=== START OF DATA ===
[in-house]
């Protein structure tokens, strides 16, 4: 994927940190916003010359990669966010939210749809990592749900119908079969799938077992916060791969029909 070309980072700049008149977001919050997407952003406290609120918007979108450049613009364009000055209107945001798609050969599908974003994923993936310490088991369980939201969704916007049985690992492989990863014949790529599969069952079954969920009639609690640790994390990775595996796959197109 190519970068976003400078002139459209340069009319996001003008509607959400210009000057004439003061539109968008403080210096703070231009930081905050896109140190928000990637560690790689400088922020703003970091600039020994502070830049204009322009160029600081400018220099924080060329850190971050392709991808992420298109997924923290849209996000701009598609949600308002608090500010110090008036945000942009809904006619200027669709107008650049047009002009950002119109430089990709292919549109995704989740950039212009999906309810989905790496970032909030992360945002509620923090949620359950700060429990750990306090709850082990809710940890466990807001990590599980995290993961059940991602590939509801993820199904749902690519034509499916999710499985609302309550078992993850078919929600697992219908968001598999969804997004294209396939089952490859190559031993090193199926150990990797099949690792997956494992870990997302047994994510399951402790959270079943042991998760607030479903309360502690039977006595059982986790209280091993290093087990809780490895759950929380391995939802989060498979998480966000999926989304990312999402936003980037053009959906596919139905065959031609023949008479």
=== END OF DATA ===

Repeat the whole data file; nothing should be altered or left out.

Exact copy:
[in-house]
């Protein structure tokens, strides 16, 4: 994927940190916003010359990669966010939210749809990592749900119908079969799938077992916060791969029909 070309980072700049008149977001919050997407952003406290609120918007979108450049613009364009000055209107945001798609050969599908974003994923993936310490088991369980939201969704916007049985690992492989990863014949790529599969069952079954969920009639609690640790994390990775595996796959197109 190519970068976003400078002139459209340069009319996001003008509607959400210009000057004439003061539109968008403080210096703070231009930081905050896109140190928000990637560690790689400088922020703003970091600039020994502070830049204009322009160029600081400018220099924080060329850190971050392709991808992420298109997924923290849209996000701009598609949600308002608090500010110090008036945000942009809904006619200027669709107008650049047009002009950002119109430089990709292919549109995704989740950039212009999906309810989905790496970032909030992360945002509620923090949620359950700060429990750990306090709850082990809710940890466990807001990590599980995290993961059940991602590939509801993820199904749902690519034509499916999710499985609302309550078992993850078919929600697992219908968001598999969804997004294209396939089952490859190559031993090193199926150990990797099949690792997956494992870990997302047994994510399951402790959270079943042991998760607030479903309360502690039977006595059982986790209280091993290093087990809780490895759950929380391995939802989060498979998480966000999926989304990312999402936003980037053009959906596919139905065959031609023949008479």